Normally, you can expect the seedlings to emerge within a short span of 10 – 14 days. When they have two sets of true leaves, thin them by pulling out unhealthy ones.
If you grow them in rows, make sure the distance between the rows is about 2- 3 feet. You also have the option of growing about 2 plants per hill, instead of rows.
Alternatively, you can grow them indoors and transplant them after germination. Use this method if you are unsure of nighttime temperatures. We recommend you to use biodegradable pots for indoors growing. This helps to prevent transplant shocks which can damage the roots.
Growing Golden Zucchini
Cover the space around the plants with mulch. Generally, mulching helps to prevent weed prefoliation. This is essential because the weeds compete with plants for water and other soil nutrients.
Mulching also helps to maintain soil temperatures by retaining moisture. This helps to strengthen the shallow roots of golden zucchinis.
Normally, golden zucchini needs 1 – 2 inches of water per week to grow healthy. So, keep a watch on soil moisture particularly during dry spells.
Water in the early mornings. This helps to dry applied water on plants using daytime hot temperatures. Therefore, you can prevent most of the common plant diseases that arise due to wetness.
Avoid over-watering too. This may cause root rots and other related diseases.
We recommend you to use a drip or trickle system for watering. This system waters the plants at the soil level with low pressure. In this way, you can retain the soil moisture and also maintain the soil temperature to some extent, easily.
Harvesting Golden Zucchini
When the tender golden zucchinis are about six inches long, you can harvest them. Make sure to pick them at their tender stages before their shiny, glossy skin toughens. This encourages the plants to develop fresh fruits again. If you allow the fruits to mature, the plants may stop further production.
Just twist them gently until they snap off from the plants. Instead, use good quality garden shears to cut off the fruits from plants. This prevents you from damaging the plants while harvesting.
You can store the Golden zucchini fruits at room temperatures for up to 5 days. However, you can store them in a refrigerator for up to two weeks. These time periods may vary depending on the health of the fruit and also the temperature range.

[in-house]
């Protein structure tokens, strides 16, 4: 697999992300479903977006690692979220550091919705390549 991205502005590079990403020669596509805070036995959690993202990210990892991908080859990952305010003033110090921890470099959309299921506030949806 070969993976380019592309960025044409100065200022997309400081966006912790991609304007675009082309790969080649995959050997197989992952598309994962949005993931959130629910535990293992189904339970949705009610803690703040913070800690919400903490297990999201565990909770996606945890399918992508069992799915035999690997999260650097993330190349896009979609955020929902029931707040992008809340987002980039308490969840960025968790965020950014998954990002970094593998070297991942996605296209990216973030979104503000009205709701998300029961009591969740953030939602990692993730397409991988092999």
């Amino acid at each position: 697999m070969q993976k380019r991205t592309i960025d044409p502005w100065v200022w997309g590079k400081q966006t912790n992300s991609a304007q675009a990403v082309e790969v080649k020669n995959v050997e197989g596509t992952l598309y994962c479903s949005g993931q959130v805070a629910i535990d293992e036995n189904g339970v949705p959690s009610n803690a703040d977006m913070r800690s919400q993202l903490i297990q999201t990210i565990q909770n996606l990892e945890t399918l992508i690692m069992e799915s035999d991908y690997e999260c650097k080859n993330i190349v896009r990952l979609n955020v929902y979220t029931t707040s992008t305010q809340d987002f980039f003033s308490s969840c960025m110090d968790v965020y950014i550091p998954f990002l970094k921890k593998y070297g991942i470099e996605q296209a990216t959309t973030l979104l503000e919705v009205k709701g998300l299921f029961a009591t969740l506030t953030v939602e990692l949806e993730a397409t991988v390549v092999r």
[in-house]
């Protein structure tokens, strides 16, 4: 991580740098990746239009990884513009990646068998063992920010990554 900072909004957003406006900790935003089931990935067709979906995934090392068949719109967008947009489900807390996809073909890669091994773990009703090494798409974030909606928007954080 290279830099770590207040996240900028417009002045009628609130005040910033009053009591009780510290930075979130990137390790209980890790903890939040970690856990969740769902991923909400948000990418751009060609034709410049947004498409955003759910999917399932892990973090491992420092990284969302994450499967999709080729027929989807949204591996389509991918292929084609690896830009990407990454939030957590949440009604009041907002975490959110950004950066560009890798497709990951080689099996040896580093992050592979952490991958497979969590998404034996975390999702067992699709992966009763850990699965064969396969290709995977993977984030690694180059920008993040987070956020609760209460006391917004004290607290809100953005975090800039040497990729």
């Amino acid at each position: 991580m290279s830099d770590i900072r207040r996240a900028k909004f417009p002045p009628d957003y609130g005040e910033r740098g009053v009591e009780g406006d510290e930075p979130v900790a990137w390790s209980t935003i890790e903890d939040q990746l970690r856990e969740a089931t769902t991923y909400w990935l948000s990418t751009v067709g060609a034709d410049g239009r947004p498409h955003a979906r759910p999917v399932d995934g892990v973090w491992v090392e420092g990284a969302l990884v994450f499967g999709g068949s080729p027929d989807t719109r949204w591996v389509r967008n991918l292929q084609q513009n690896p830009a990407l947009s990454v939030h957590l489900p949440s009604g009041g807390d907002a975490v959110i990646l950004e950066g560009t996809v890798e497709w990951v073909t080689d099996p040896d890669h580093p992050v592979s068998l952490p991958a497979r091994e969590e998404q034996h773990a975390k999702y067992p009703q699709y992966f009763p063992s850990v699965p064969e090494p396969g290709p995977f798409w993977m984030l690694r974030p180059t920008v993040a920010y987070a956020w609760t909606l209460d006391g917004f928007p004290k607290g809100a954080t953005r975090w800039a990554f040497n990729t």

Pests and Diseases
Generally, the Zucchini plants, including golden zucchini are very easy to grow. They also start yielding quickly. In spite of these benefits, these plants do have some disadvantages comparatively. There are some common pests and diseases that bother them quite frequently.
Some of the pests that bother these plants include Vine borers, cutworms, Leaf miners, cucumber beetles, aphids, Thrips, spider mites, whiteflies, and squash bugs
Most of them can be treated with pesticides or insecticidal soaps. But, different pests attack at different stages of growth. So, we recommend you begin a pest control regimen at the initial stages (of the plant) itself. Always keep a guide handy to deal with pests.
Some diseases that often affect these plants include botrytis blight, downy mildew, bacterial wilt, powdery mildew, yellow mosaic virus.
Once these diseases infest zucchini plants, they become fatal. Most of the time, the plants cannot recover. Hence, it is advisable to avoid these diseases in the first place. There are some precautions that you can follow as described below:
Grow the plants in spaces that get maximum sunlight. Water the plants regularly. While doing so, aim at roots, not the foliage. Avoid overwatering. If possible, use a drip or trickle watering system.
Facilitate plenty of airflow by allowing adequate free spaces around the plants. Most importantly, keep the pests away by treating your plants proactively.
Squash Blossom End Rot
Generally, this disease affects the fruits, if the plants have a calcium deficiency.
Calcium facilitates the plant to form a stable structure. In the case of calcium deficiency, the cell formation ceases and good cells start to collapse.